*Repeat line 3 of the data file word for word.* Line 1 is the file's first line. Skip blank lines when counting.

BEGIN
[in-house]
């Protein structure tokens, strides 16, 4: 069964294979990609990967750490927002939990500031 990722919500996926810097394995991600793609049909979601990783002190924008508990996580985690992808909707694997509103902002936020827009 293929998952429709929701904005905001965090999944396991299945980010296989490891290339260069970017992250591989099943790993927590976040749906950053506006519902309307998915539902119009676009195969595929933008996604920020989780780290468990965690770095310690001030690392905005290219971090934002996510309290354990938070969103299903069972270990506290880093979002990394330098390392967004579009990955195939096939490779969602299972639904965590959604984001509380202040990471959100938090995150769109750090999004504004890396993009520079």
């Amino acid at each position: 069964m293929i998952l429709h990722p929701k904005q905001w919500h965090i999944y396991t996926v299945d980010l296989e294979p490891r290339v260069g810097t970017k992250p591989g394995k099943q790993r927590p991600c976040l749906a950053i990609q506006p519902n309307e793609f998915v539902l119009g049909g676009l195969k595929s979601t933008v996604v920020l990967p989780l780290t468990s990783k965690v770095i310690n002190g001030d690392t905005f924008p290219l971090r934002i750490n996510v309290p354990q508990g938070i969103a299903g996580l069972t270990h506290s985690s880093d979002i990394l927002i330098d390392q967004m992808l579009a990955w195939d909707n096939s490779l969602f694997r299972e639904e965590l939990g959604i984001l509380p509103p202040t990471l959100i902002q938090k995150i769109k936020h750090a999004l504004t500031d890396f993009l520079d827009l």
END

């Amino acid at each position: 069964m293929i998952l429709h990722p929701k904005q905001w919500h965090i999944y396991t996926v299945d980010l296989e294979p490891r290339v260069g810097t970017k992250p591989g394995k099943q790993r927590p991600c976040l749906a950053i990609q506006p519902n309307e793609f998915v539902l119009g049909g676009l195969k595929s979601t933008v996604v920020l990967p989780l780290t468990s990783k965690v770095i310690n002190g001030d690392t905005f924008p290219l971090r934002i750490n996510v309290p354990q508990g938070i969103a299903g996580l069972t270990h506290s985690s880093d979002i990394l927002i330098d390392q967004m992808l579009a990955w195939d909707n096939s490779l969602f694997r299972e639904e965590l939990g959604i984001l509380p509103p202040t990471l959100i902002q938090k995150i769109k936020h750090a999004l504004t500031d890396f993009l520079d827009l």